Although the distributions and statistical tests for continuous variables that follow a Gaussian distribution are more reliable, the **IAC** has the advantage of generating a numerical value for comparison between samples from the same species and from different species without using tests for random distributions. However, the **IAC** value is relative and provides an estimate of the morphological and / or phylogenetic proximity between different species and morphological proximity between individuals from the same species.

The** IAC** value for the several comparative studies will only have scientific value if the weights to be considered in the research are obtained based on well-defined phylogenetic parameters, taking into account that the largest weights are determined by factors of minor morphological variation.

This test allows that multiple parameters are considered and defined according to specific weights, in turn, defined by data already corroborated by evolutionary studies.

Further studies and new data associated with this method by other researchers will contribute for its improvement.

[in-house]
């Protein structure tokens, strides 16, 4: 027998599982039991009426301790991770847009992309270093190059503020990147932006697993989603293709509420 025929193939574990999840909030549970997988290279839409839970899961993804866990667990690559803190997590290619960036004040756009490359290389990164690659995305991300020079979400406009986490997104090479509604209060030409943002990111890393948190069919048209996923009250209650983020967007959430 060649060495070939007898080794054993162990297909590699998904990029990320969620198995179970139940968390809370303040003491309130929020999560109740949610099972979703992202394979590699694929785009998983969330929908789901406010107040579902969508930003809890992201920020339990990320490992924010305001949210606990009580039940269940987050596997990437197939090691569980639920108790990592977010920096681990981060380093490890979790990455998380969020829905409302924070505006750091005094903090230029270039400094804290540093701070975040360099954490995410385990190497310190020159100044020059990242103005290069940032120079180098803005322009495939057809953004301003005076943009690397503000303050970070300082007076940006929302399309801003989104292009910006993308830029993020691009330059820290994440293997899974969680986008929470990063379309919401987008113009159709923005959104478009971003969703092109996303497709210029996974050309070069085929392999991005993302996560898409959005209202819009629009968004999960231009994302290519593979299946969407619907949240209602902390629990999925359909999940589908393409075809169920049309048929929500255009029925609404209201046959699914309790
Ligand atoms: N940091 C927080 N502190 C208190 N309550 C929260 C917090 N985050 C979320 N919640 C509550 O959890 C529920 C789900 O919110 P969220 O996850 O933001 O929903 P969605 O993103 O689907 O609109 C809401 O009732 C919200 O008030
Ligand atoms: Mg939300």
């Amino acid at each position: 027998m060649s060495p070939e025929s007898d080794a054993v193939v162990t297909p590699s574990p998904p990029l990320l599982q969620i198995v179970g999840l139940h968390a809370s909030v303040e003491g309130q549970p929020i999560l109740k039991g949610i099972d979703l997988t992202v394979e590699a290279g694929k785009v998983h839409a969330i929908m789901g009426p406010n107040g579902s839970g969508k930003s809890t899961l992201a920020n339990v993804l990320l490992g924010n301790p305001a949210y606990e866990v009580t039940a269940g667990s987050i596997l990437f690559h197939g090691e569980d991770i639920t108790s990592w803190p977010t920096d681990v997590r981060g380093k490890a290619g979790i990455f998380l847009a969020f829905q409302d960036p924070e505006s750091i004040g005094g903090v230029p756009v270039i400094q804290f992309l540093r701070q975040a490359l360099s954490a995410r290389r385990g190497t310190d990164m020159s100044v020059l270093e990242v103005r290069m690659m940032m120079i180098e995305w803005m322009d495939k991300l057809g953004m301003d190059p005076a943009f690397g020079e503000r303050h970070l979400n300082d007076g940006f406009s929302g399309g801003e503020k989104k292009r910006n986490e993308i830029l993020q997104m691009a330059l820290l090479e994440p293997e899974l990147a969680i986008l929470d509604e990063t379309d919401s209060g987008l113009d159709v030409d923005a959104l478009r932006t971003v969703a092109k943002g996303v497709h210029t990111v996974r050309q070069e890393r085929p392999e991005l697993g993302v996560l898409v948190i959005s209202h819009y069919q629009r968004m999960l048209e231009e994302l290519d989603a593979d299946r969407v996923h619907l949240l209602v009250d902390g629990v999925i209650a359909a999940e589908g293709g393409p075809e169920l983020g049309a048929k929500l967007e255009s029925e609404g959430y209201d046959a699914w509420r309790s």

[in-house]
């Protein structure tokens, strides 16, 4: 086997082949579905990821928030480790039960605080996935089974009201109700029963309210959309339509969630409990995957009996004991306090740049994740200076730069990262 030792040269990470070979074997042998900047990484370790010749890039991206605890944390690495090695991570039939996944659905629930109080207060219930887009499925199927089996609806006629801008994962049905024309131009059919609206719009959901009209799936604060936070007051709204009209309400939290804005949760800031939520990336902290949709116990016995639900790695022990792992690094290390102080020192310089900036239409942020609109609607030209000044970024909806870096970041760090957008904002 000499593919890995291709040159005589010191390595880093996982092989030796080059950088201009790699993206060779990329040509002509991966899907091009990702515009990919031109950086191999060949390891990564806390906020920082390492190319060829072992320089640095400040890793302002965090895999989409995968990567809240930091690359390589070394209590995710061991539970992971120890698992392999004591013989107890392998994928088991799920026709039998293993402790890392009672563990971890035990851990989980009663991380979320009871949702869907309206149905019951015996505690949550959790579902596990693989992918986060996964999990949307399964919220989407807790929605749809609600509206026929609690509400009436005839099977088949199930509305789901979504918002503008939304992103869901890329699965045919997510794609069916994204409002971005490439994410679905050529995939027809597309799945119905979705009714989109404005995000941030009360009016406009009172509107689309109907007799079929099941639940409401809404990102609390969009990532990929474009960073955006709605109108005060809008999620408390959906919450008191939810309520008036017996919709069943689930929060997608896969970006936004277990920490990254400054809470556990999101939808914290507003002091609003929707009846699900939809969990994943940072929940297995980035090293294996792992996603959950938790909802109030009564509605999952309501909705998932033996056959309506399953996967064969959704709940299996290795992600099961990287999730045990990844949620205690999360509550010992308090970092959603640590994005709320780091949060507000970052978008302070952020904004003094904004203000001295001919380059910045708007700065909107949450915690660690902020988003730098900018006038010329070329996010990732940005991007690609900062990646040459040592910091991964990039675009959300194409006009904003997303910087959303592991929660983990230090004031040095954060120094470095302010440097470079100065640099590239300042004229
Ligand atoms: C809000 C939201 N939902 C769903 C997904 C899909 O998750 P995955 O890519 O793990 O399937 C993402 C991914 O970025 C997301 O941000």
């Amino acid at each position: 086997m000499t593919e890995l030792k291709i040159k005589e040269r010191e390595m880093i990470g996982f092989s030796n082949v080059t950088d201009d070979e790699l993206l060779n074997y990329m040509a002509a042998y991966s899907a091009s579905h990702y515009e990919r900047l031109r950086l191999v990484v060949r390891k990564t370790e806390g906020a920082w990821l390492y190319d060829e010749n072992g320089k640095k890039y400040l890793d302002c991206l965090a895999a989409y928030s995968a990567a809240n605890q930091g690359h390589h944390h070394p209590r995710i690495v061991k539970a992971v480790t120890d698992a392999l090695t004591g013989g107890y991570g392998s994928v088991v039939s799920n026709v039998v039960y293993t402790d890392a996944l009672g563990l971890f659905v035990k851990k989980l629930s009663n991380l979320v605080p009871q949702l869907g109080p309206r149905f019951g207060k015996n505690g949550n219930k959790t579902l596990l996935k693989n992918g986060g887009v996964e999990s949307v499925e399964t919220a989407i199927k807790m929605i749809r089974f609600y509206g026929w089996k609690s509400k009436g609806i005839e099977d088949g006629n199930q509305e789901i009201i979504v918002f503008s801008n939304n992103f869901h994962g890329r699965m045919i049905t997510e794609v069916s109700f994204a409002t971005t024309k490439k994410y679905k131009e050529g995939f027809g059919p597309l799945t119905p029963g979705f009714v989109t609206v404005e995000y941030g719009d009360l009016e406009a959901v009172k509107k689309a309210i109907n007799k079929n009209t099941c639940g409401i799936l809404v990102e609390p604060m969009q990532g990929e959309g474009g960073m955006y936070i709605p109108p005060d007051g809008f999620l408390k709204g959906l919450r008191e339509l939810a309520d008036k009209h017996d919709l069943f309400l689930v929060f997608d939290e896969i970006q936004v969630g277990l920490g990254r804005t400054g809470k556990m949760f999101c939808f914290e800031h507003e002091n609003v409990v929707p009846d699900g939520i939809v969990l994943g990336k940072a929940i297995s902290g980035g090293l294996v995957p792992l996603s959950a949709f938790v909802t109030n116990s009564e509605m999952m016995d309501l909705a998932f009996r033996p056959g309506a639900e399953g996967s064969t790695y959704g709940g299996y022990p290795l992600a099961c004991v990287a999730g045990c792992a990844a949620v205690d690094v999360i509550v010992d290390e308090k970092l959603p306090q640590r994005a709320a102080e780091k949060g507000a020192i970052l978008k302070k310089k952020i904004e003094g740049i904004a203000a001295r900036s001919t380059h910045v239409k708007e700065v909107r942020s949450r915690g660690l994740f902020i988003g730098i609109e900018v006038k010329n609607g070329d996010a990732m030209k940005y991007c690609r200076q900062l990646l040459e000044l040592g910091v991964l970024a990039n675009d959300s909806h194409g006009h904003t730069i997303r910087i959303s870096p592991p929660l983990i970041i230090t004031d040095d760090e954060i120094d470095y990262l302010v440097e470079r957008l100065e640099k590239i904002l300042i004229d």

**CONCLUSIONS**

The main findings on the use of this method are: (1) to allow the relationship between data from discrete or nominal variables in comparative anatomy or in other areas of morphology, (2) to generate an objective method (numerical) for comparison between samples of structures from the same species and between different species and (3) to fill the lack of a specific method for the statistical work in comparative anatomy or morphology, in general.

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Dr. Tales Alexandre Aversi-Ferreira

Universidade Federal de Goiás - Campus Catalão

Departamento de Enfermagem

Avenida Dr. Lamartine Pinto de Avelar, 1120

Setor Universitário, Catalão/GO

Goiânia GO

BRAZIL

Phone: +55 64 3441-1500

Fax: +55 64 3441-1515.

E-mail: aversiferreira@hotmail.com

Received: 23-07-2009

Accepted: 30-09-2009